March 30, 2016
March is coming to an end and with any luck April will warm up enough to allow us to get outside on a daily basis. Even though it has been a relatively “nice” winter, most gardeners can’t wait to get their hands in the soil.
Late last week, we received our first shipment of pansies. We received another shipment earlier this week. Pansies are very cold tolerant. They are probably the first very colorful flowering plants that you can put into your window boxes and other planters. Pansies have been hybridized to create so many color combinations. In many cases, you may find it hard to pick a color! You can add in pots of tulips, daffodils or crocus to create a miniature garden in your window boxes.
Pansies prefer to grow in a good quality potting soil. If you have used the same potting soil in your window boxes for a few seasons, it would be advisable to remove the soil and add fresh soil. If you haven’t tried the Coast Of Maine potting soil, now would be a good time to do so. We have used it in our planters and the plants really respond well to the quality of the soil. One thing that you need to know about pansies is that they need to have their old flowers removed. Once a flower begins to go by, remove the flower and the stem that the flower is attached to. If you just pull off the flower, a seedpod will form on the stem. Once the pansies begin to produce seedpods, they are less likely to produce new flowers. Pansies also produce more flowers if you keep them fertilized on a regular basis. I have found that you will get the most growth and the maximum number of flowers if you fertilize the planters every 7 to 10 days with a “blossom booster” type of fertilizer. This type of product is mixed with water and then you apply that solution to the soil. We have that type of fertilizer at our store.
If you have the lawn raked up, you should put down lime to offset the acidity from all the acidic rain we have received. You can do a soil test to check the acidity of the soil, but if you have not applied lime in over a year, it is a pretty safe bet that you need to do so. If you have lilacs in your yard, they need an application of lime too. If the soil is too acidic, lilacs will produce far fewer flowers and their growth will be spindly. Most of your perennials will benefit from an application of lime. Ditto for your vegetable garden or your raised beds in which you grow vegetables.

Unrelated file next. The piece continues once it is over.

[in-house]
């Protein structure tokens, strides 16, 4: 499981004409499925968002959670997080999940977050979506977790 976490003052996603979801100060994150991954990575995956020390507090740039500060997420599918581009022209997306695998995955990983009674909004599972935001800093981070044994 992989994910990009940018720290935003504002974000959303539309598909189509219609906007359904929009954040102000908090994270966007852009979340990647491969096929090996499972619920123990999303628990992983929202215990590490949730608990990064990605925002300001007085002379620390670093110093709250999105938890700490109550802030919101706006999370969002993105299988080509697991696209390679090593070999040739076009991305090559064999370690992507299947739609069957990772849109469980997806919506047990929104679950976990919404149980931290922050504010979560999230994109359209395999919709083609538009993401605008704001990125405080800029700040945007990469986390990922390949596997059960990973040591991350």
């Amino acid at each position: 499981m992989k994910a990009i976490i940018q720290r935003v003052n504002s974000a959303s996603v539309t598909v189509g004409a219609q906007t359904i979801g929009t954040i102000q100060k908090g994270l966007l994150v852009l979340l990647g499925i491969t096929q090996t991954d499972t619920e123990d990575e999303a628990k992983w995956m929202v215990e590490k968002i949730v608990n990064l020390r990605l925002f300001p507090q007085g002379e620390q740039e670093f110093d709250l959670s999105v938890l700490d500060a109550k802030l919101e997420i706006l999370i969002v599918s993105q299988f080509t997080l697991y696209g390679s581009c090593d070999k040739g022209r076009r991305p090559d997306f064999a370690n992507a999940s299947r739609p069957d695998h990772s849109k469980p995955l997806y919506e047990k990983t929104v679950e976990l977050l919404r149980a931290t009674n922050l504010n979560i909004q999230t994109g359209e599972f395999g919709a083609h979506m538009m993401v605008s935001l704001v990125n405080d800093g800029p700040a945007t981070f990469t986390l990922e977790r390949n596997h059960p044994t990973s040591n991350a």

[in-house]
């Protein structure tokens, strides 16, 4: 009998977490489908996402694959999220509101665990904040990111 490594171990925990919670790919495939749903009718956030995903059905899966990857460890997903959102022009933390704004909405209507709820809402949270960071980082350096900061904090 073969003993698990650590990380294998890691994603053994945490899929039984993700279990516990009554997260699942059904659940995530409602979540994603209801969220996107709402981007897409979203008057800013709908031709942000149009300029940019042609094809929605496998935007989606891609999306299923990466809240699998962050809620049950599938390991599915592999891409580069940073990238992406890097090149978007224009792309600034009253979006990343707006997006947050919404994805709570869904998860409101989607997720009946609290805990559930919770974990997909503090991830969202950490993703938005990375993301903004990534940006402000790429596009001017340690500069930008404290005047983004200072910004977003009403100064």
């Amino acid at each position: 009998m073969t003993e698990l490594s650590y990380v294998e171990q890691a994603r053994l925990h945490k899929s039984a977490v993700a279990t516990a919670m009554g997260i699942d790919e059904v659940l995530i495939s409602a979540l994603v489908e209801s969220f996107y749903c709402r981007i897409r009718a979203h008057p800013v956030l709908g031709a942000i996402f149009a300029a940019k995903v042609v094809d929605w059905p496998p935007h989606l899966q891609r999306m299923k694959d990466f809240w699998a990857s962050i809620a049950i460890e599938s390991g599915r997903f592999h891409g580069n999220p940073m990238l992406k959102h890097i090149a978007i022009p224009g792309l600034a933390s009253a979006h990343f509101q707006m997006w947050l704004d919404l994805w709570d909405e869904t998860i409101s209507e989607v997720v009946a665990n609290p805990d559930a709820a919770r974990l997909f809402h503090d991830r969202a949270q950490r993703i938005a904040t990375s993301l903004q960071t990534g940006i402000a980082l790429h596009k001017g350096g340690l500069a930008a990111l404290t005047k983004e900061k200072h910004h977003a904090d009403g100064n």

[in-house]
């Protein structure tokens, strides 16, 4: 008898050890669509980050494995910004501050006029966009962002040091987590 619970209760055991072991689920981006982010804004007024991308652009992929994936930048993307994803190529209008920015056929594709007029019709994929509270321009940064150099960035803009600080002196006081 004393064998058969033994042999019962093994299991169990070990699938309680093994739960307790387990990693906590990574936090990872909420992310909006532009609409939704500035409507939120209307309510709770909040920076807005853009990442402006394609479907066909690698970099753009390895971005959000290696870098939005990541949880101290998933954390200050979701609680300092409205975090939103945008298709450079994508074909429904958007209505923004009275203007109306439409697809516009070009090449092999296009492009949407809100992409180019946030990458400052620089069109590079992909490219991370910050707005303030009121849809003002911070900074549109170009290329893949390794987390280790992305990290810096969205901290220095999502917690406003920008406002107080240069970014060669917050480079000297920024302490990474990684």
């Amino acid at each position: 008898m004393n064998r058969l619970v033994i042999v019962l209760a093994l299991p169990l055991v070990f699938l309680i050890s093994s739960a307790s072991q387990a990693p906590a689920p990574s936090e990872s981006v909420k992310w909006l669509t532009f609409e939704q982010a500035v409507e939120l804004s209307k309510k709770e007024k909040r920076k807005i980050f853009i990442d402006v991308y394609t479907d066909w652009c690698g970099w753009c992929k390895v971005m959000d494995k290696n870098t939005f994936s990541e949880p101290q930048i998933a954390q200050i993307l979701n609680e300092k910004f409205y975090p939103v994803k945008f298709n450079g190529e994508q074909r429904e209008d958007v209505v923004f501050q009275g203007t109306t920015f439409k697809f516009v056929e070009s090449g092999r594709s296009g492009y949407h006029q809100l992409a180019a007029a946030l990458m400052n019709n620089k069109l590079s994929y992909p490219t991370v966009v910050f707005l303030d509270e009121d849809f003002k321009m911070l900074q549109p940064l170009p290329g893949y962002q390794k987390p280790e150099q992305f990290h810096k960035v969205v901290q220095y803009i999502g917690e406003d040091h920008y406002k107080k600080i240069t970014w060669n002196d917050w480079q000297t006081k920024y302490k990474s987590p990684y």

If your soil is too acidic, it is very difficult for your plants to take up the fertilizer that is in the soil. This leads to weaker plants and if they are flowering plants, you will get a lot less flowers. I have found over the years that some rhododendrons will stop flowering if the soil gets too acidic. Rhododendrons are called “ acid loving “ plants but the soil can get too acidic for even those plants. Some people have found that an application of a small amount of lime can bring the rhododendrons back into flower the following year.
Your lawn can outgrow many weeds if the grass can get a good head start on producing new blades of grass. If the soil is too acidic, the grass struggles to grow and then the weeds take over your lawn. By applying the correct amount of lime to your lawn, you can get the grass to use your lawn fertilizer at an efficient rate that allows the grass to force out the weeds.
Well, that all for this week. I’ll talk to you again next week.